Those who play this style of games are better at it than those who do not, as with any skill-based activity. This creates a meritocratic environment between game players to gauge who is the “best” fan. This is based on who has finessed the skills and exploits of the game after hours of play. Ardent fans are often obsessive to the point of myopia about their hobbies, a fact noticed only too starkly during the recent Gamer Gate controversy. Since a large part of traditional game player’s lives are devoted to the honing of their hobby skills, it is not surprising to observe that ardent fans of games often become the makers of games themselves. What we are left with now is an observable pattern for a closed system between game makers and game fans in a traditionally Western-centric game ecosystem. Fans shape the games they play by having very efficient communication channels with the game makers, made easier by the Internet. Game designers often make “games they would like to play,” finessing their craft instead of taking design risks that are unfamiliar to their well-honed culture of play.
Games are the abstraction of real world processes and systems. Abstraction in this case is the removal of non-contextual noise from a system by editing and omitting parts of the system deemed irrelevant by the game designer. If the authorial voice (in this case the game designer) defines the nature of abstraction within the game, then is it worthwhile to sift through the system’s elements deemed noisy and thus omitted, while attempting to understand the rationale for such omissions. Since game designers, while designing games, seek to make games they would play and find interesting, the authorial voice only sees itself as the intended audience. If the authorial voice is the intended audience, then isn’t the individual the pivot on which the entire design process rests?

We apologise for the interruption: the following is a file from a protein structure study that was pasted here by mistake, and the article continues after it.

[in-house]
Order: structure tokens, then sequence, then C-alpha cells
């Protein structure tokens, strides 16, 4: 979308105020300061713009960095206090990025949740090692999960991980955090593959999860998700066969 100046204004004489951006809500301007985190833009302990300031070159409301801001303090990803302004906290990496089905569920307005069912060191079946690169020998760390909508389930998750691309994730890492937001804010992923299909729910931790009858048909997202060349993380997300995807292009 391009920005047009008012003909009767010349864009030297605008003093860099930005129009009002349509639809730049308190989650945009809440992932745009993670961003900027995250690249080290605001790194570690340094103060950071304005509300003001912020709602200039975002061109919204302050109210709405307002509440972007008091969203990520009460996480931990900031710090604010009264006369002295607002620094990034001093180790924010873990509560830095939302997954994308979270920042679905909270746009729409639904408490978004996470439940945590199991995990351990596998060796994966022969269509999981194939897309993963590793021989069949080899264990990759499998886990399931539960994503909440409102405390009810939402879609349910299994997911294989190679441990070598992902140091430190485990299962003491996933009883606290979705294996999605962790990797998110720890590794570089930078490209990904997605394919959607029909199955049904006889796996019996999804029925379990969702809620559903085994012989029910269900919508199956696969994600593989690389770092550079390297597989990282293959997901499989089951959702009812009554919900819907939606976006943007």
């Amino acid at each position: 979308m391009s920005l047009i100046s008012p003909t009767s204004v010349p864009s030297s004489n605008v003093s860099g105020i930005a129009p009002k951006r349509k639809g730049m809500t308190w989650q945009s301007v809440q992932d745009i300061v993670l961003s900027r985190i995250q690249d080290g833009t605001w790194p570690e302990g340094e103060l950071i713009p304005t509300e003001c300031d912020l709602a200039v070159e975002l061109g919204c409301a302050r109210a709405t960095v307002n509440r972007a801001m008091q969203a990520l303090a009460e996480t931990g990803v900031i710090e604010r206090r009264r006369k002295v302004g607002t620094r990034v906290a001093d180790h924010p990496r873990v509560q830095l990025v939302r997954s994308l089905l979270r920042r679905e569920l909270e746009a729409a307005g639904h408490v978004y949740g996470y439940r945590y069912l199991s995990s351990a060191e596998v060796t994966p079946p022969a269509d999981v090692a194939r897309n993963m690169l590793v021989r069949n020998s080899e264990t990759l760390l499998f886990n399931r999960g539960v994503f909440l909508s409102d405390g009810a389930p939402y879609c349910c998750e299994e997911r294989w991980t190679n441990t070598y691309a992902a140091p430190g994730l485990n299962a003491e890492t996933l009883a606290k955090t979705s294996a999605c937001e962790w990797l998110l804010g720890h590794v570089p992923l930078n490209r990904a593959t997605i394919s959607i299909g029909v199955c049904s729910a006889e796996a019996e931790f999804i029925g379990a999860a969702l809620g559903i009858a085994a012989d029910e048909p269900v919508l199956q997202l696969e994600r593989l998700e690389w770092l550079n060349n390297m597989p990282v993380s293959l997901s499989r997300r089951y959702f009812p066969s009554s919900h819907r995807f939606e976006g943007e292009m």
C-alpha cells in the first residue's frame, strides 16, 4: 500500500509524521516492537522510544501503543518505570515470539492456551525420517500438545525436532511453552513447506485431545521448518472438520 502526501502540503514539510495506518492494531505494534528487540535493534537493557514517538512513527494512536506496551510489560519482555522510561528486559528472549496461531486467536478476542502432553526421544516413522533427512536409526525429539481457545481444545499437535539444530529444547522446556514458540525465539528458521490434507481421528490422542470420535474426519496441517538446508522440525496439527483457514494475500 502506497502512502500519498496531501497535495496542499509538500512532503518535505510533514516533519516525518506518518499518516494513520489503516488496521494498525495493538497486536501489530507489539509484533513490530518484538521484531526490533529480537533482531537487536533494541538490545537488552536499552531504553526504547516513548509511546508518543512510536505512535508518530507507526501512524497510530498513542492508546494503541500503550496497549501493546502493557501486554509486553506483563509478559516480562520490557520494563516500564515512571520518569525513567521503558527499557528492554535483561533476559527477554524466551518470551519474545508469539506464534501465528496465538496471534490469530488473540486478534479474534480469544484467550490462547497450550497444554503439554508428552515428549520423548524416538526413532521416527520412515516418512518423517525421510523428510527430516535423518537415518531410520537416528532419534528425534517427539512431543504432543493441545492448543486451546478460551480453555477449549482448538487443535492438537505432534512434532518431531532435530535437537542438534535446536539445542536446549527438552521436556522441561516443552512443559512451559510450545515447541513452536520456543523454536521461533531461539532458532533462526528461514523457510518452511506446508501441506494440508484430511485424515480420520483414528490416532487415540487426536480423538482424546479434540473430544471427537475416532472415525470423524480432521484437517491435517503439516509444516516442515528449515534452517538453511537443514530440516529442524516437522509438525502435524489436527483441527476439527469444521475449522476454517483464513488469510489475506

Barthes argues that writing ceaselessly posits a superficial meaning that eventually entropies the potential for meaning-making. If I were to re-contextualise this argument for meaning making in the act of serious game design, then by making more and more games within an optimistic echo-chamber, are we charging relentlessly towards an entropy of thought ourselves? Serious Games use interaction to abstract the politics of the designer’s position, in the process obscuring a hegemonic design process. So when Serious Games claim to design for an “Other,” are they even capable of designing for anyone other than themselves? In true Oroborus fashion, the snake has begun to eat its own tail.